THE financial benefits that Aldermaston would reap if plans to treble the size of the village are approved were disputed between parish councillors and their district representative last week.
Praxis Real Estate Management wants to convert Aldermaston Manor into 23 apartments, but in order to restore the historic 19th-century house, the developer says it needs to build 227 homes within the grounds to cover the cost.
Additional homes are proposed through a change of use for Bridge Lodge and converting the stable block into two properties, while extending three other lodges.
Praxis also wants to demolish Blue Circle’s distinctive office block, Portland House, and Oxford House, which lie in the grounds.
A developer’s contribution of around £3m is to be paid to West Berkshire Council to help offset the impact if the scheme is approved.
But speaking at last week’s meeting, parish council chairman David Shirt said that the parish would receive around £50,000 in developer’s money once regulations had been applied.
“At least you don’t have the worry of trying to spend £1m,” Aldermaston’s district councillor Dominic Boeck (Con) replied.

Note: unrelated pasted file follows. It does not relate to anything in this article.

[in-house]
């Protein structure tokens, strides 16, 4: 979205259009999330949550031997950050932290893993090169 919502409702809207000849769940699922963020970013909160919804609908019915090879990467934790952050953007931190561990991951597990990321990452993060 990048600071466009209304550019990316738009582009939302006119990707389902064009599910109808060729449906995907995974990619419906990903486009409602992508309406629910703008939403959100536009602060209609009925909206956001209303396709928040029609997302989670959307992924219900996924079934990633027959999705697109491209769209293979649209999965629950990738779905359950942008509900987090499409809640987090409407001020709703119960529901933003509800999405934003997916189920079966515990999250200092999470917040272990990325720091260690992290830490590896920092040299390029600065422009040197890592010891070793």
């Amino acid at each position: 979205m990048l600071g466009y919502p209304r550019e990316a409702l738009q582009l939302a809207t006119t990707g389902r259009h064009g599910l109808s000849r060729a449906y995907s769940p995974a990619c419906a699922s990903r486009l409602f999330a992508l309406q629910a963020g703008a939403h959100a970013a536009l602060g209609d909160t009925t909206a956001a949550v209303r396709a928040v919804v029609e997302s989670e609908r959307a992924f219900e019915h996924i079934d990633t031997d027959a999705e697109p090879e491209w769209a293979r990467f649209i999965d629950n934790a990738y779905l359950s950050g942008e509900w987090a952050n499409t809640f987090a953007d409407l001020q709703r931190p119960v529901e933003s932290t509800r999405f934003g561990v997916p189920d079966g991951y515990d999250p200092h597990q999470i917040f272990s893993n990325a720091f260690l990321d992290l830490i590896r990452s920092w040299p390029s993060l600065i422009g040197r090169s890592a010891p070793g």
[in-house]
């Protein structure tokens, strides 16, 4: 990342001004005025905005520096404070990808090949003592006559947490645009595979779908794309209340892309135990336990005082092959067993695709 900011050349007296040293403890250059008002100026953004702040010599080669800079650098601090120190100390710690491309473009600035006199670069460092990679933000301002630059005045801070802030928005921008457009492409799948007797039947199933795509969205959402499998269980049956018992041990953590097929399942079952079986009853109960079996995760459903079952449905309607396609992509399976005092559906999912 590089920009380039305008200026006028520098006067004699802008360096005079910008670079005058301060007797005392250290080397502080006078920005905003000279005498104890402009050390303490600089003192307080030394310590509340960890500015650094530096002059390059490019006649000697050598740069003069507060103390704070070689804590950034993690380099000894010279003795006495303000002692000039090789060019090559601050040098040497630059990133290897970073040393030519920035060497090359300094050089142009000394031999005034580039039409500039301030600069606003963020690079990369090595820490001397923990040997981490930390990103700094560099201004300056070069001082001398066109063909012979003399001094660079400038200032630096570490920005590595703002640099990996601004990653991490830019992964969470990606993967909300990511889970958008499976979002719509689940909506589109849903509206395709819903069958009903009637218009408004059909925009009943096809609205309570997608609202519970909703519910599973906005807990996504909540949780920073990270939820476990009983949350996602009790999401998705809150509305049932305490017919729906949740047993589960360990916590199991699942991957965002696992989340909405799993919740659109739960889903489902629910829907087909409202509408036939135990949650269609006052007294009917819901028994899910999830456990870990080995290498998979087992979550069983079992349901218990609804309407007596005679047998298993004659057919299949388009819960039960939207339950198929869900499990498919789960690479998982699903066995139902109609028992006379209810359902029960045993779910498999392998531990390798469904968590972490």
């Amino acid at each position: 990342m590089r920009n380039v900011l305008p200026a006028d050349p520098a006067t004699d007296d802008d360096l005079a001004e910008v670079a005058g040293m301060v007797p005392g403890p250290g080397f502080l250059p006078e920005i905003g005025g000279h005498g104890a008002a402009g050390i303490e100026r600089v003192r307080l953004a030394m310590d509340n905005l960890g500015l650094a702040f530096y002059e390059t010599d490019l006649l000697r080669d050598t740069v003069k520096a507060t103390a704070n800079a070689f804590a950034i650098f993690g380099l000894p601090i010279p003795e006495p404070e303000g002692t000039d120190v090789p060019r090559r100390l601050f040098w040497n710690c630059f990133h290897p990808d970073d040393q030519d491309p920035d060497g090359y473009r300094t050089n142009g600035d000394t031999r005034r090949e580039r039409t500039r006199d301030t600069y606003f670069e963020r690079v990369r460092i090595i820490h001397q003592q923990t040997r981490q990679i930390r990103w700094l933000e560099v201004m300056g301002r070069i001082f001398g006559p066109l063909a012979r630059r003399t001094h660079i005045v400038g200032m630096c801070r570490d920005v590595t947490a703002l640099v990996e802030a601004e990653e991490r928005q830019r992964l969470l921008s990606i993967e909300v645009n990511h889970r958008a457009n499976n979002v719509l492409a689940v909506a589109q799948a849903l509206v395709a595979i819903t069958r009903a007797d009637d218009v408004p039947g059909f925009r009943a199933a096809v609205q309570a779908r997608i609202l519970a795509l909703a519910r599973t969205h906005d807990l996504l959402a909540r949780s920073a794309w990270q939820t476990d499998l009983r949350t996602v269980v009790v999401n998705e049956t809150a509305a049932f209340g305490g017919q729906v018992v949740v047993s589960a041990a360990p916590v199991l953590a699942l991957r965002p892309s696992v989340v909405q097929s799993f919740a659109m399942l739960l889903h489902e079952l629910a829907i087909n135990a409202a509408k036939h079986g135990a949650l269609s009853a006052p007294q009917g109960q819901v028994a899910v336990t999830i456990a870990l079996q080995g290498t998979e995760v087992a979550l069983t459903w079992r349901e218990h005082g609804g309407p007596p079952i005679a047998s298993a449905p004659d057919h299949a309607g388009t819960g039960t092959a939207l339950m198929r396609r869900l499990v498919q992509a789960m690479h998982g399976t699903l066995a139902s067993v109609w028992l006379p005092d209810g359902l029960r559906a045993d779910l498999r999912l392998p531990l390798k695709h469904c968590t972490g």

Mr Boeck said that the developer’s money would be placed in a collective pot with the district council. “West Berkshire Council will spend the money on infrastructure projects across the district and you will be able to track it down because all the spending is transparent.”
However, Rob Smith said that the money should be spent in Aldermaston parish and not across the district.
“That’s not how West Berkshire interprets it,” Mr Boeck said.
“If there’s significant demand for school places then the council has a duty to provide those spaces either by potentially building a new school or providing more places.
“The money is pooled, it can’t avoid mitigating the harm that any development causes.”
Mr Shirt said: “But you can’t guarantee it will be spent here.”
Praxis paid £4.7m for the 140-acre estate in 2014 and says that building the homes is the only way to restore the house and grounds to their former glory.
Referring to the scheme, Mr Smith said: “Praxis bought it to sell it and they got their fingers burned. Now they are saying we still want our money back.”
Councillors raised no objections to the lodge house, Oxford House and Second World War building schemes.
Rob Smith said it was “a travesty” that the lodges had remained unused while the parish council had looked into increasing the amount of affordable housing in the village.
Councillors could not reach a view on the proposed extension to the stable block, feeling that its proximity to Portland House could affect the former office block’s future.
They deferred commenting on the more contentious plans for the manor house and 227 homes, waiting for the outcome of a public meeting on the schemes on November 24.
Mr Shirt said that representatives from Praxis and AWE would be present at the meeting, which will be held in the parish hall.